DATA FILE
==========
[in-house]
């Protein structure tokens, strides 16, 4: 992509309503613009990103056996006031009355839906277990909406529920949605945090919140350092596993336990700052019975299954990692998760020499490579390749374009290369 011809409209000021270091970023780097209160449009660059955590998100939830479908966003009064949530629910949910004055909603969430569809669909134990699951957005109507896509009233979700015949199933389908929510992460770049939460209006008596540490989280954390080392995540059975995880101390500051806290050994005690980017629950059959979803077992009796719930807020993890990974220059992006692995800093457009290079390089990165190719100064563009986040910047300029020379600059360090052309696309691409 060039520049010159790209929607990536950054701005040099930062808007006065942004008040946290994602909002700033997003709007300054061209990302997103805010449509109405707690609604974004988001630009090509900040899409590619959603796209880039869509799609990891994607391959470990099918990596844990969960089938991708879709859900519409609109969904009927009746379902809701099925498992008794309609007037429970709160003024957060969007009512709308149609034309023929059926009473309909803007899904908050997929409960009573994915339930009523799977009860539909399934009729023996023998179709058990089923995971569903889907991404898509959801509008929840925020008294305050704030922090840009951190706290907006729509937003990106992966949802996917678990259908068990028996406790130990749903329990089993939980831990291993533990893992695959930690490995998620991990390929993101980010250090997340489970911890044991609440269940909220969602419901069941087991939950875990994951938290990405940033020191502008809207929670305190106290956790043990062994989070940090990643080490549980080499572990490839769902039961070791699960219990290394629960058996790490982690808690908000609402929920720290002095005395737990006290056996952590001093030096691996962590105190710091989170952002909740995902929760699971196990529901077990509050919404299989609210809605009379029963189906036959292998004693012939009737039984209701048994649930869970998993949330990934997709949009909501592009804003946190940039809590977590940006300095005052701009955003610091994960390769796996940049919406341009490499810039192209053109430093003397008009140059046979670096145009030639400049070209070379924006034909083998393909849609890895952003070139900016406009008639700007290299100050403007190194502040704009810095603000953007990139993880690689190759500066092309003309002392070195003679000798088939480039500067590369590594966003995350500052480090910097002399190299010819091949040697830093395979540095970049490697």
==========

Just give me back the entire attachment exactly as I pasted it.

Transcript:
[in-house]
């Protein structure tokens, strides 16, 4: 992509309503613009990103056996006031009355839906277990909406529920949605945090919140350092596993336990700052019975299954990692998760020499490579390749374009290369 011809409209000021270091970023780097209160449009660059955590998100939830479908966003009064949530629910949910004055909603969430569809669909134990699951957005109507896509009233979700015949199933389908929510992460770049939460209006008596540490989280954390080392995540059975995880101390500051806290050994005690980017629950059959979803077992009796719930807020993890990974220059992006692995800093457009290079390089990165190719100064563009986040910047300029020379600059360090052309696309691409 060039520049010159790209929607990536950054701005040099930062808007006065942004008040946290994602909002700033997003709007300054061209990302997103805010449509109405707690609604974004988001630009090509900040899409590619959603796209880039869509799609990891994607391959470990099918990596844990969960089938991708879709859900519409609109969904009927009746379902809701099925498992008794309609007037429970709160003024957060969007009512709308149609034309023929059926009473309909803007899904908050997929409960009573994915339930009523799977009860539909399934009729023996023998179709058990089923995971569903889907991404898509959801509008929840925020008294305050704030922090840009951190706290907006729509937003990106992966949802996917678990259908068990028996406790130990749903329990089993939980831990291993533990893992695959930690490995998620991990390929993101980010250090997340489970911890044991609440269940909220969602419901069941087991939950875990994951938290990405940033020191502008809207929670305190106290956790043990062994989070940090990643080490549980080499572990490839769902039961070791699960219990290394629960058996790490982690808690908000609402929920720290002095005395737990006290056996952590001093030096691996962590105190710091989170952002909740995902929760699971196990529901077990509050919404299989609210809605009379029963189906036959292998004693012939009737039984209701048994649930869970998993949330990934997709949009909501592009804003946190940039809590977590940006300095005052701009955003610091994960390769796996940049919406341009490499810039192209053109430093003397008009140059046979670096145009030639400049070209070379924006034909083998393909849609890895952003070139900016406009008639700007290299100050403007190194502040704009810095603000953007990139993880690689190759500066092309003309002392070195003679000798088939480039500067590369590594966003995350500052480090910097002399190299010819091949040697830093395979540095970049490697």